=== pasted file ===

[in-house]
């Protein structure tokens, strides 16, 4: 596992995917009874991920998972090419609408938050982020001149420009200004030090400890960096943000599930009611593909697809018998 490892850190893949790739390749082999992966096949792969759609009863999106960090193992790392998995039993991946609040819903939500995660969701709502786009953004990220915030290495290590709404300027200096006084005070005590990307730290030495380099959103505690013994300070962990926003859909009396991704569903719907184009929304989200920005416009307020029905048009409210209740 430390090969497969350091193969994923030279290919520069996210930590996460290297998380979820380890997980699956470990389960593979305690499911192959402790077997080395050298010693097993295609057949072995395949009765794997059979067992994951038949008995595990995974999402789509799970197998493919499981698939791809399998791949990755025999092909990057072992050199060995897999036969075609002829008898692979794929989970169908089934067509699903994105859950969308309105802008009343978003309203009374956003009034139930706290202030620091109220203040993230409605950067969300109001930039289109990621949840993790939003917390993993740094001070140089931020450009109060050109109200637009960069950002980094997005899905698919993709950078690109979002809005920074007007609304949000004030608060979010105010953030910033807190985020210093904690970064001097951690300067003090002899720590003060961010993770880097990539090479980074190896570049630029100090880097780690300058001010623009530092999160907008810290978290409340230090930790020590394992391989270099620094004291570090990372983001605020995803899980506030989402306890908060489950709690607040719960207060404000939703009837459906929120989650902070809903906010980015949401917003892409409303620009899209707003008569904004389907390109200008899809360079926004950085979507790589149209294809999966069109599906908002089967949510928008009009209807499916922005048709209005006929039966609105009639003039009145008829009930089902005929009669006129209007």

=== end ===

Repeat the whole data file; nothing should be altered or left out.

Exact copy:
[in-house]
């Protein structure tokens, strides 16, 4: 596992995917009874991920998972090419609408938050982020001149420009200004030090400890960096943000599930009611593909697809018998 490892850190893949790739390749082999992966096949792969759609009863999106960090193992790392998995039993991946609040819903939500995660969701709502786009953004990220915030290495290590709404300027200096006084005070005590990307730290030495380099959103505690013994300070962990926003859909009396991704569903719907184009929304989200920005416009307020029905048009409210209740 430390090969497969350091193969994923030279290919520069996210930590996460290297998380979820380890997980699956470990389960593979305690499911192959402790077997080395050298010693097993295609057949072995395949009765794997059979067992994951038949008995595990995974999402789509799970197998493919499981698939791809399998791949990755025999092909990057072992050199060995897999036969075609002829008898692979794929989970169908089934067509699903994105859950969308309105802008009343978003309203009374956003009034139930706290202030620091109220203040993230409605950067969300109001930039289109990621949840993790939003917390993993740094001070140089931020450009109060050109109200637009960069950002980094997005899905698919993709950078690109979002809005920074007007609304949000004030608060979010105010953030910033807190985020210093904690970064001097951690300067003090002899720590003060961010993770880097990539090479980074190896570049630029100090880097780690300058001010623009530092999160907008810290978290409340230090930790020590394992391989270099620094004291570090990372983001605020995803899980506030989402306890908060489950709690607040719960207060404000939703009837459906929120989650902070809903906010980015949401917003892409409303620009899209707003008569904004389907390109200008899809360079926004950085979507790589149209294809999966069109599906908002089967949510928008009009209807499916922005048709209005006929039966609105009639003039009145008829009930089902005929009669006129209007």